SHEILA PONTIS, Sense Information Design & Princeton University
Ethnographic analysis is the examination of raw data with an interpretative lens to identify themes, connections and patterns. How can you make this process more accessible to support data socialization and encourage collaboration from all members of an organization or team? In this tutorial you will learn and practice information design principles and visual frameworks to support research data analysis, translate findings into tangible forms and share learnings with more clarity.
This hands-on tutorial will help ethnographic and design researchers analyze and synthesize field research data in a structured and visual way. Tutorial participants will create visuals that keep the power of the text, its meanings and emotions, without oversimplifying or misrepresenting the data. The tutorial will cover:
Information design principles for supporting ethnographic research
Six ways of seeing and showing for analyzing data and visualizing insights...
This case study examines how one Artificial Intelligence (AI) security software team made the decision to abandon a core feature of the product – an interactive Knowledge Graph visualization deemed by prospective buyers as “cool,” “impressive,” and “complex” – in favor of one that its users – security analysts – found easier to use and interpret. Guided by the results of ethnographic and user research, the QRadar Advisor with Watson team created a new knowledge graph (KG) visualization more aligned with how security analysts actually investigate potential security threats than evocative of AI and “the way that the internet works.” This new feature will be released in Q1 2020 by IBM and has been adopted as a component in IBM’s open-source design system. In addition, it is currently being reviewed by IBM as a patent application submission. The commitment of IBM and the team to replace a foundational AI component with one that better aligns to the mental models and practices of its...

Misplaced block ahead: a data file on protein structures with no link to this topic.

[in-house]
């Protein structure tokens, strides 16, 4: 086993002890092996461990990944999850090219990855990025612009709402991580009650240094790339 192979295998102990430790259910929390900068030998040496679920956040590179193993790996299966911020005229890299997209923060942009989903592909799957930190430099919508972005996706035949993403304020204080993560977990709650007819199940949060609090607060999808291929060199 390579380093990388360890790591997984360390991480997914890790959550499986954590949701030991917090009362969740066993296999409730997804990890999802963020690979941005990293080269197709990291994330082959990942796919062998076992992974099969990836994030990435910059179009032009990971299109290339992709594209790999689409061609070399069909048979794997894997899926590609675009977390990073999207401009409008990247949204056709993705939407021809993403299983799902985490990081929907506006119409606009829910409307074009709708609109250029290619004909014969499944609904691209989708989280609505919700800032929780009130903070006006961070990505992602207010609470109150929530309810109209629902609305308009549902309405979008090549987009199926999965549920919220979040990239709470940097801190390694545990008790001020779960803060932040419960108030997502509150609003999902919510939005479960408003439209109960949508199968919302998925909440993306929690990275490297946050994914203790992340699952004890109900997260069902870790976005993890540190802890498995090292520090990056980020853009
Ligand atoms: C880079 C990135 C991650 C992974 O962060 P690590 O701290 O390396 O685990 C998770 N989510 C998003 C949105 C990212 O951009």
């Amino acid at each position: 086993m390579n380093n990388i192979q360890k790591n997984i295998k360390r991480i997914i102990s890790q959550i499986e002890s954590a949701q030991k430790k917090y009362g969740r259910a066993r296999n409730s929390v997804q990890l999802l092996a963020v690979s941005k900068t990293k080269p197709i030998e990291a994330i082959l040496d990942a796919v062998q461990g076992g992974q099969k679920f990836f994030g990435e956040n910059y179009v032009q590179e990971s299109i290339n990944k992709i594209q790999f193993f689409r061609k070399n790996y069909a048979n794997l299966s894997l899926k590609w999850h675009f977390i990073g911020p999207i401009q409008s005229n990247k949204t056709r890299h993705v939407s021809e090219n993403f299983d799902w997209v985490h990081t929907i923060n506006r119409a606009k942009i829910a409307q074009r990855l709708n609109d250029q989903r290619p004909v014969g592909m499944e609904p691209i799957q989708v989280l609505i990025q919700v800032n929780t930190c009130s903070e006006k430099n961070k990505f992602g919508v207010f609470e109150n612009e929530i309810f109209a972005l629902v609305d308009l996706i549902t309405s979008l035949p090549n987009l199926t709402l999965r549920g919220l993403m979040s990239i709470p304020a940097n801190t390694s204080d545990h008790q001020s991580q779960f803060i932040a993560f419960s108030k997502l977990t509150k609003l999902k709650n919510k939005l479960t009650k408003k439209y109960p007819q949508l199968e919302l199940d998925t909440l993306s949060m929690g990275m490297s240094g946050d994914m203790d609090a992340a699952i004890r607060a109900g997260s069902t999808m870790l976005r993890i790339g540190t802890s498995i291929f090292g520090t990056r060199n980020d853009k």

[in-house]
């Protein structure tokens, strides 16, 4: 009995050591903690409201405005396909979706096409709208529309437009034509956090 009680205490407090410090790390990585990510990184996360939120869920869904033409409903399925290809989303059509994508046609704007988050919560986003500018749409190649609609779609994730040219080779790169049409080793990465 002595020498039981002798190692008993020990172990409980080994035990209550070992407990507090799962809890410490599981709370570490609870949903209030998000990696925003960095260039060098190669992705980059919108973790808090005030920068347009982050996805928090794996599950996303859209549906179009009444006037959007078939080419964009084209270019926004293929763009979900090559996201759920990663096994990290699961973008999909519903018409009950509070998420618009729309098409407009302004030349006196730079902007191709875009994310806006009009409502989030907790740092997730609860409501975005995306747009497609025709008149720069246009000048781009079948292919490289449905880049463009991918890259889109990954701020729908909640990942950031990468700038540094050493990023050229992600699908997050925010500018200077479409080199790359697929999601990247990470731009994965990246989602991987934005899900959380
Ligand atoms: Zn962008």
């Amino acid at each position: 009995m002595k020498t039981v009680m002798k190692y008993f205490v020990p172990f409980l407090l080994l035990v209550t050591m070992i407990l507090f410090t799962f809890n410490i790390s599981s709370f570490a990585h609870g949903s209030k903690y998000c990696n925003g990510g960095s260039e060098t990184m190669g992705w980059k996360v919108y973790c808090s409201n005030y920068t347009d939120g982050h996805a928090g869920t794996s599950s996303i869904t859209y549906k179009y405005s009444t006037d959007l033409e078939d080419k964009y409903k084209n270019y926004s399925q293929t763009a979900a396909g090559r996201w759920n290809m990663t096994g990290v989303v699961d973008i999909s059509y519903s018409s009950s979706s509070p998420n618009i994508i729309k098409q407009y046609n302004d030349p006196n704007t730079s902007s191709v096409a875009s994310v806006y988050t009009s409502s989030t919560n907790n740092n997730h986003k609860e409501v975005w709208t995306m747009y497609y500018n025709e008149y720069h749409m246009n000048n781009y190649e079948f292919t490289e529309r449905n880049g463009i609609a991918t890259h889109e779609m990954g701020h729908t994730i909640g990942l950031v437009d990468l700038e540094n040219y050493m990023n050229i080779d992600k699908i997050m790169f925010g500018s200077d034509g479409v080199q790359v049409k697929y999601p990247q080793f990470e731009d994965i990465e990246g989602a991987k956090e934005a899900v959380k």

by MAKALÉ FABER CULLEN
“We don’t fail because we are not intelligent or erudite enough; we fail because we don’t present our stakeholders with engaging material that will improve their ideas. We choose the medium which makes us comfortable, not the one our stakeholders would prefer.”
— Sam Ladner, Practical Ethnography (159)
Our work as ethnographers, as social scientists, is rich, experiential, relational, multi-dimensional and full-sensory. As often as we can, we immerse ourselves in communities and in landscapes and then—we heighten all our senses, turn down our ego and try to understand the context. Nothing is as important as context.
We document and analyze these contexts and the individuals and objects within them, refining them for a new context of service design or product development that is itself a whole new ecosystem of relationships, ethics, finances, goals, timescapes. Businesses and organizations have distinct customs, rituals, and standards for creating "evidence-that-counts."